It’s now widely believed that the global recession is coming to an end, but the path out has been far from typical: This time around, China, not the U.S. has led the global recovery. With its $600 billion stimulus package and with banks lending with abandon, China has become the engine of global manufacturing and industrial activity.
Bernanke feels your pain: the chairman falls prey to identity theft. Fed may not spend all $1.25 trillion set aside for mortgage securities. Society won't necessarily benefit from a post-finance job market. An argument against the banning of flash-trades? Another defense of the Taylor Rule by its creator. Has the placebo effect become more powerful?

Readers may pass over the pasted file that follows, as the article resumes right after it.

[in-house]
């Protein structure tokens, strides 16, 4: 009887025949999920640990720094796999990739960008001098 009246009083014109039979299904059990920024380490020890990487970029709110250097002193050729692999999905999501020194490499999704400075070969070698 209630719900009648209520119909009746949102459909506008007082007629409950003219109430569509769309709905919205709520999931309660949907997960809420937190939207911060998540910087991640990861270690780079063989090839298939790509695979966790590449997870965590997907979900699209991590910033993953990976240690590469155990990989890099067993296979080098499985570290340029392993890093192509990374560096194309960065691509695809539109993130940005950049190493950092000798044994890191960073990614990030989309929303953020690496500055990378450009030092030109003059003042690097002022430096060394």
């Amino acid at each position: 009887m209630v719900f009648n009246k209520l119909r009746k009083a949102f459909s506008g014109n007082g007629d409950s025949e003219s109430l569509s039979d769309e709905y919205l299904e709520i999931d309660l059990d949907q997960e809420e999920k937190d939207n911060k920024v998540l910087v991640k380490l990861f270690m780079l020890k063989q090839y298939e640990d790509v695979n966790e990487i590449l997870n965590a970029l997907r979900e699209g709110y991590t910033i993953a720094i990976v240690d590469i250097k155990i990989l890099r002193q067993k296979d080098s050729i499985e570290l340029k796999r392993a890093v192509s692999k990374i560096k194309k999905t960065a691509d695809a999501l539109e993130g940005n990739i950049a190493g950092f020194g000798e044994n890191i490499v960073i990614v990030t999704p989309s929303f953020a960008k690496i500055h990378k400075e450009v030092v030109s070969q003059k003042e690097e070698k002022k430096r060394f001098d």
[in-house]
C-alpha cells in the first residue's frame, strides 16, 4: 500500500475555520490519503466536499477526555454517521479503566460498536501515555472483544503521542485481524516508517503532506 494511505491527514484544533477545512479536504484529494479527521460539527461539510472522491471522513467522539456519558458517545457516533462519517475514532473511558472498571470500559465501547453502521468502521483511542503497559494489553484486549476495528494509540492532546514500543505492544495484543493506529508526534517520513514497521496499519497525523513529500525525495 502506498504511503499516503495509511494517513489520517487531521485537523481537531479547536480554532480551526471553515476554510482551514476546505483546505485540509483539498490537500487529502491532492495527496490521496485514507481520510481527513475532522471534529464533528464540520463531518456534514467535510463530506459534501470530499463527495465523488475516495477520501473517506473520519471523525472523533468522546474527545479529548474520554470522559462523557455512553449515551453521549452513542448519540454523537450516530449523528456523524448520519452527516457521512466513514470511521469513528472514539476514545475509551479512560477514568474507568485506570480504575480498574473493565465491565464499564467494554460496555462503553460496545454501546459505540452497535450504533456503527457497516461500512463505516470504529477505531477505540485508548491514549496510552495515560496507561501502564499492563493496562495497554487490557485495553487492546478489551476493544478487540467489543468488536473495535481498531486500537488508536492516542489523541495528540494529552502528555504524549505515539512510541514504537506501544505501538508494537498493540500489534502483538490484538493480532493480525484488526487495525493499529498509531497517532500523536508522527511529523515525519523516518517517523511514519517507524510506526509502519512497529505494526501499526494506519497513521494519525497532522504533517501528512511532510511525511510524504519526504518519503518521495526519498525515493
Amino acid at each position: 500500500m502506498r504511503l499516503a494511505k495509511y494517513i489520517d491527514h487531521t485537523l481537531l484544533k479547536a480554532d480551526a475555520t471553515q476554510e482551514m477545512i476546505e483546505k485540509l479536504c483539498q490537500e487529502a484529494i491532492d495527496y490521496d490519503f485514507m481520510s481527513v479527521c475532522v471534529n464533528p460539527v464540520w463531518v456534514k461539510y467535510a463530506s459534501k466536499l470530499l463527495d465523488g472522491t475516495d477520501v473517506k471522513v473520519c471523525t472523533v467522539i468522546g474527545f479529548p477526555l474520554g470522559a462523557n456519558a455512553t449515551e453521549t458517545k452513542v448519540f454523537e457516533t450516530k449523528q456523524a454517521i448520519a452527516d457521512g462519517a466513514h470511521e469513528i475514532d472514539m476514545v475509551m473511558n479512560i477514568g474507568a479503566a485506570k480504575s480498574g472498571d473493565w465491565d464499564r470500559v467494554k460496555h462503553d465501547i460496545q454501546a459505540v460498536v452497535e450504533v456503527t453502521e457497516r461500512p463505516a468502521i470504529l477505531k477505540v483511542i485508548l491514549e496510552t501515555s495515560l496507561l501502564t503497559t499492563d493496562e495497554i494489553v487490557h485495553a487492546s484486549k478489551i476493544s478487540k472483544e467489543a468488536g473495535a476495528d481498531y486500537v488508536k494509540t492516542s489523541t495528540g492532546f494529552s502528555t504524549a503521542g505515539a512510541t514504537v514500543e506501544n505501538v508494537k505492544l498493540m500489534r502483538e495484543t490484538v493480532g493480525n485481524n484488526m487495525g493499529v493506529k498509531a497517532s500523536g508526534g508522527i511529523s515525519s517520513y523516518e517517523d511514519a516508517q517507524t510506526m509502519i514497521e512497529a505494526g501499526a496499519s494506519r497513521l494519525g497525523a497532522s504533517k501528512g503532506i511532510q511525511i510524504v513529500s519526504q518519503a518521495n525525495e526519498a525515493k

A judge orders the Fed to identify banks that received emergency funds. Stephen Roach: The case against Bernanke's reappointment. The transformation of Citi-group into Citi-mae. Why Canadian banks didn't implode like their counterparts in America. Libertarian support for the bailouts.
After one of the best ten-year runs in economic history, the torrent of bad news flooding Alan Greenspan's office this January had to be jarring. The country had just seen its worst quarter of economic growth since 1995, and manufacturing activity had fallen to its lowest level since 1991. Spending by businesses on new plants and equipment had dropped for the first time in a decade. And the stock markets' decline, already nine months old, showed no signs of abating. So Greenspan lowered interest rates, over and over again.